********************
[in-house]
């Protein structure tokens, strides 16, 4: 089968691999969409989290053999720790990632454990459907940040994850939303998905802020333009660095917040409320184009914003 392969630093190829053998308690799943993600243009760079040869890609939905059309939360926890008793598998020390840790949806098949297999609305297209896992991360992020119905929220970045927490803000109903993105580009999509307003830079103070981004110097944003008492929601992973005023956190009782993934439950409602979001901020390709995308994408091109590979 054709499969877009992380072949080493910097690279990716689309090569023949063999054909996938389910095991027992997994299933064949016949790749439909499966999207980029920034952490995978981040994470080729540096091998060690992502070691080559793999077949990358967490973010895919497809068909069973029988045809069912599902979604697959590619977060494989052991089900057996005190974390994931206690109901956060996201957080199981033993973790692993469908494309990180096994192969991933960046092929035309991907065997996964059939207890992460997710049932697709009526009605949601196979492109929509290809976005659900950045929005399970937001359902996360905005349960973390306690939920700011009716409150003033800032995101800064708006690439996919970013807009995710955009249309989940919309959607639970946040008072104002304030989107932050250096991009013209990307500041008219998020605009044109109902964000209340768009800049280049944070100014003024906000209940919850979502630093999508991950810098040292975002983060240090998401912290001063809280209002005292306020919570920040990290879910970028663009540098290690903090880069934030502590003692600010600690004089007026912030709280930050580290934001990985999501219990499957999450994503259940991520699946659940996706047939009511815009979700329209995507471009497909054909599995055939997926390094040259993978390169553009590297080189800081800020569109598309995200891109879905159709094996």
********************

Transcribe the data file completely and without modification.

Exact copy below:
[in-house]
């Protein structure tokens, strides 16, 4: 089968691999969409989290053999720790990632454990459907940040994850939303998905802020333009660095917040409320184009914003 392969630093190829053998308690799943993600243009760079040869890609939905059309939360926890008793598998020390840790949806098949297999609305297209896992991360992020119905929220970045927490803000109903993105580009999509307003830079103070981004110097944003008492929601992973005023956190009782993934439950409602979001901020390709995308994408091109590979 054709499969877009992380072949080493910097690279990716689309090569023949063999054909996938389910095991027992997994299933064949016949790749439909499966999207980029920034952490995978981040994470080729540096091998060690992502070691080559793999077949990358967490973010895919497809068909069973029988045809069912599902979604697959590619977060494989052991089900057996005190974390994931206690109901956060996201957080199981033993973790692993469908494309990180096994192969991933960046092929035309991907065997996964059939207890992460997710049932697709009526009605949601196979492109929509290809976005659900950045929005399970937001359902996360905005349960973390306690939920700011009716409150003033800032995101800064708006690439996919970013807009995710955009249309989940919309959607639970946040008072104002304030989107932050250096991009013209990307500041008219998020605009044109109902964000209340768009800049280049944070100014003024906000209940919850979502630093999508991950810098040292975002983060240090998401912290001063809280209002005292306020919570920040990290879910970028663009540098290690903090880069934030502590003692600010600690004089007026912030709280930050580290934001990985999501219990499957999450994503259940991520699946659940996706047939009511815009979700329209995507471009497909054909599995055939997926390094040259993978390169553009590297080189800081800020569109598309995200891109879905159709094996």